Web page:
Jake groaned as he picked up the backpack, feeling every bit his age. He stuffed the damp red handkerchief into a pocket and picked up the gun. “Come on, Butch. Let’s go get our things.” Butch stood up and quietly followed Jake down the path through the moss-draped oaks that led back to the house he had grown up in. The light was beginning to fade, and it would probably be dusk before they reached the edge of the tree line next to the yard. Butch could see the heaviness of the emotional burden Jake was carrying in his tall frame, and it made him sad.

As they approached the end of the dwindling path, Jake and Butch noticed the stately old house was completely lit up, and colored lights were flashing around the side of the building from the front drive. “Get down and stay here!” Jake whispered. Jake put his gun down close to the path while Butch chose a place to sit in the brush where he could still see most of the house and yard.

Jake walked slowly toward the house and disappeared around the corner. As he stepped into the front yard, he was blinded by the intensity of all the blue and white flashing lights. There were multiple cop cars sitting in his driveway, every one of them with their lights on. He heard some scuffling from inside the house and several people yelling. As he stood transfixed in the front yard, three cops pulled a struggling, swearing, combative Eddie out of the front door and forced him down into the warm grass of the lawn Jake had recently mowed. Eddie was quickly cuffed, hauled to his feet and placed in a waiting police vehicle. He continued to kick, scream and spit nasty epitaphs from behind the window of the locked car. If looks could kill, Eddie would have instantly killed Jake.

A gurney appeared in the front doorway and an ambulance crew somberly angled it down the bumpy brick sidewalk. The body strapped onto the gurney was completely covered with a stark, white sheet. Jake watched as they slid the gurney into the back of an ambulance he had not realized was also sitting in the driveway. Jake felt slightly nauseous as the truth of the situation began to dawn on him. He ran to the ambulance crying out Meggie’s name brokenly. The coroner pulled back the sheet and asked Jake if he could identify the body. It was Meggie alright, and she had obviously been viciously beaten. The coroner also explained they had found her cold, blue and with a needle still stuck in a vein. “They did try to revive her, Jake, but they could never get a pulse or anything related to life from her. The paramedics worked over half an hour with her to bring her back. We won’t know exactly what her cause of death is until the autopsy and lab results come in.”

Jake backed away and was walking through the yard when somebody grabbed his arm from behind. “Who are you?” said the cop as he turned Jake to face him. “I’m Jake Fontaine. I live here.” The cop released Jake and told him that they had busted Eddie and Meggie for running drugs. “We have had them both under surveillance for a while, and we know you were not a part of it,” the cop said reassuringly. “I am, however, terribly sorry to have to tell you that the girl was dreadfully beaten and it appears she may have also overdosed before we got here. It was too late to save her, although the paramedics tried their best to revive her. We are sure sorry, man.”

Jake nodded his head in understanding and looked up at the stars in the night sky. It had been an absolutely horrible day, possibly the worst day of his life, and he choked back waves of hot emotion. He had failed to save Meggie! He had let Mae down. He heard sobbing for the two senseless murders of his family members and realized it was himself.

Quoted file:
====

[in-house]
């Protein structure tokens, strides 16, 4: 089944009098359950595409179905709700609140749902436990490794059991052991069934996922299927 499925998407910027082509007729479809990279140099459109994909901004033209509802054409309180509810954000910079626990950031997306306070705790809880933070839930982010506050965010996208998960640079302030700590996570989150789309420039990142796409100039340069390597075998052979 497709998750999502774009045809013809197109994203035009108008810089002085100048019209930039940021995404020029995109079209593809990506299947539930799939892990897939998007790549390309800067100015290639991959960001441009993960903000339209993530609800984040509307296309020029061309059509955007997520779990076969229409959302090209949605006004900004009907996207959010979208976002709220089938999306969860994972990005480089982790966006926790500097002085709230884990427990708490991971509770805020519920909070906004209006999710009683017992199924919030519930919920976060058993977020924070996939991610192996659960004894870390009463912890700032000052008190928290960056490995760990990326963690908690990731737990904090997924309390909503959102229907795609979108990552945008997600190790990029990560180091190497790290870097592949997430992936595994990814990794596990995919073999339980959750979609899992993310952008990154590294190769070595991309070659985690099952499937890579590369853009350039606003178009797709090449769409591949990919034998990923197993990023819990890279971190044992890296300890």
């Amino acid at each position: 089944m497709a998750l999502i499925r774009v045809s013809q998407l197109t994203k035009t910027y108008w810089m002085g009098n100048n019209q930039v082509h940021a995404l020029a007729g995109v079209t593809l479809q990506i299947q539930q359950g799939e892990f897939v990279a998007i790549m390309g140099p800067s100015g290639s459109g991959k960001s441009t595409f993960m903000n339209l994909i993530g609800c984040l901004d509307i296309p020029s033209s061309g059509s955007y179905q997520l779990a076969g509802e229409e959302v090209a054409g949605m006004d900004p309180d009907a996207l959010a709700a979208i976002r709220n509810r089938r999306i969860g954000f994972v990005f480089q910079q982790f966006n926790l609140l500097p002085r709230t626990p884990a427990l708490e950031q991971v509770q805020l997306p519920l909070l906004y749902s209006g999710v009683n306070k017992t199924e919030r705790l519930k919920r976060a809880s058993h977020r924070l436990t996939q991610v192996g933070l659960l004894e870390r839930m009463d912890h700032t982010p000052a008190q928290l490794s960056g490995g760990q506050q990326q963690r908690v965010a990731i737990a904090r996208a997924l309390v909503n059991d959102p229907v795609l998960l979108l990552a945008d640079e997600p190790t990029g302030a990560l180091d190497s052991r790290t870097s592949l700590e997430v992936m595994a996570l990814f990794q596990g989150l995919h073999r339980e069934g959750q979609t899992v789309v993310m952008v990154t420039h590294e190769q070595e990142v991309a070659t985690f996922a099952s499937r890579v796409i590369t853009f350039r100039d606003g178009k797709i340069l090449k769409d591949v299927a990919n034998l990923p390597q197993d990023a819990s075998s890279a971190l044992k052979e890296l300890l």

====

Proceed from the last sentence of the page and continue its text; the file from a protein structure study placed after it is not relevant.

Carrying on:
A single breathless sob escaped as he came to a sudden realization. He and Butch would be able to stay in their home! Jake was incredibly relieved and then felt overwhelmingly guilty. He felt so sad for Meggie. She had been a difficult person to be around, mostly due to her addiction. He would have never wished this kind of death on her though. Mae had loved her only daughter deeply and shared stories with him of a creative, vibrant young Meggie that he had never seen. Meggie was already fairly far into her illness when he had met and fallen in love with Mae. He had promised his wife he would look out for Meggie the best he could, while cradling her in his arms on her deathbed. He would have promised Mae the moon if it would have made her passing more gentle. Wow, he still missed her so.

Jake ran his fingers through his thick, graying hair and sucked in a cleansing breath of the fresh night air. “Hey, mister Jake!” a young cop yelled as he dragged something reluctant into the yard. “Hey, mister Jake, does this guy belong to you?” The policeman had ahold of Butch, who was struggling to stay out of the yard. 

“Why yes, he sure does! It is okay, Butch. Come on over here.” Jake wiped his swollen eyes and tried to compose himself.

The policemen conferring with each other in the yard looked up as the young cop released a well groomed large brown and white dog, who bounded silently into Jake’s waiting arms. An approving murmur swirled between the lawmen as Jake closed his waiting arms around his beloved dog. Butch licked Jake’s scruffy face joyfully as Jake hugged him close. “Everybody should have a dog like you, Butchie Boy!” Jake exclaimed as he rubbed Butch’s head affectionately. “We’re going to be okay, bud. Everything will be okay.”

Jake and Butch retrieved the hunting rifle and sat outside on the front porch, waiting for the police to finish their work inside the house. The edge of a rising yellow moon was barely peeking above the tops of the ancient oak trees edging the yard. Occasional fluttering of pale strands of hanging moss revealed the light evening breeze scented with notes of earthy sweetness. A syncopated symphony of night creatures welled up out of the woods and filled the atmosphere surrounding the bereaved old man and his beloved friend. They sat together contentedly as the perpetual love songs of the bayou soothed their souls. Everything was going to be okay. They had each other.

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Please visit Lisa on her Facebook author page: https://www.facebook.com/authorlisacrissgriffin/